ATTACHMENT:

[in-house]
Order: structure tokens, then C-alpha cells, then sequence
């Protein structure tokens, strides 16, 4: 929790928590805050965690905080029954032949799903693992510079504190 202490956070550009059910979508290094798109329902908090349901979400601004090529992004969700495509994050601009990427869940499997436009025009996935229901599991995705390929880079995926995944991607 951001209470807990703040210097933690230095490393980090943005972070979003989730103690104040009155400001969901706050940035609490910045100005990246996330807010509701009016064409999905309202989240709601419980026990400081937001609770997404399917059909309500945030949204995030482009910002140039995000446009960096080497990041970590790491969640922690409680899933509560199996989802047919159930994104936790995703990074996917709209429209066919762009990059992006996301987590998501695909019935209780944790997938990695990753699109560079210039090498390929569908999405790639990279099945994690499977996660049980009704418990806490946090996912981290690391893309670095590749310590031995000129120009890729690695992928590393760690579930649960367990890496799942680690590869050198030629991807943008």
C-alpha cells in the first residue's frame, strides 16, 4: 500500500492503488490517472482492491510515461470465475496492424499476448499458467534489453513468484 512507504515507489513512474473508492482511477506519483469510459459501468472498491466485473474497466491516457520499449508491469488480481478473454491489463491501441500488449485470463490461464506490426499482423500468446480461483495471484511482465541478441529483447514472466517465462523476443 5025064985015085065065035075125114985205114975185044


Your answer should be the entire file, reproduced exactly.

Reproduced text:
[in-house]
Order: structure tokens, then C-alpha cells, then sequence
């Protein structure tokens, strides 16, 4: 929790928590805050965690905080029954032949799903693992510079504190 202490956070550009059910979508290094798109329902908090349901979400601004090529992004969700495509994050601009990427869940499997436009025009996935229901599991995705390929880079995926995944991607 951001209470807990703040210097933690230095490393980090943005972070979003989730103690104040009155400001969901706050940035609490910045100005990246996330807010509701009016064409999905309202989240709601419980026990400081937001609770997404399917059909309500945030949204995030482009910002140039995000446009960096080497990041970590790491969640922690409680899933509560199996989802047919159930994104936790995703990074996917709209429209066919762009990059992006996301987590998501695909019935209780944790997938990695990753699109560079210039090498390929569908999405790639990279099945994690499977996660049980009704418990806490946090996912981290690391893309670095590749310590031995000129120009890729690695992928590393760690579930649960367990890496799942680690590869050198030629991807943008």
C-alpha cells in the first residue's frame, strides 16, 4: 500500500492503488490517472482492491510515461470465475496492424499476448499458467534489453513468484 512507504515507489513512474473508492482511477506519483469510459459501468472498491466485473474497466491516457520499449508491469488480481478473454491489463491501441500488449485470463490461464506490426499482423500468446480461483495471484511482465541478441529483447514472466517465462523476443 5025064985015085065065035075125114985205114975185044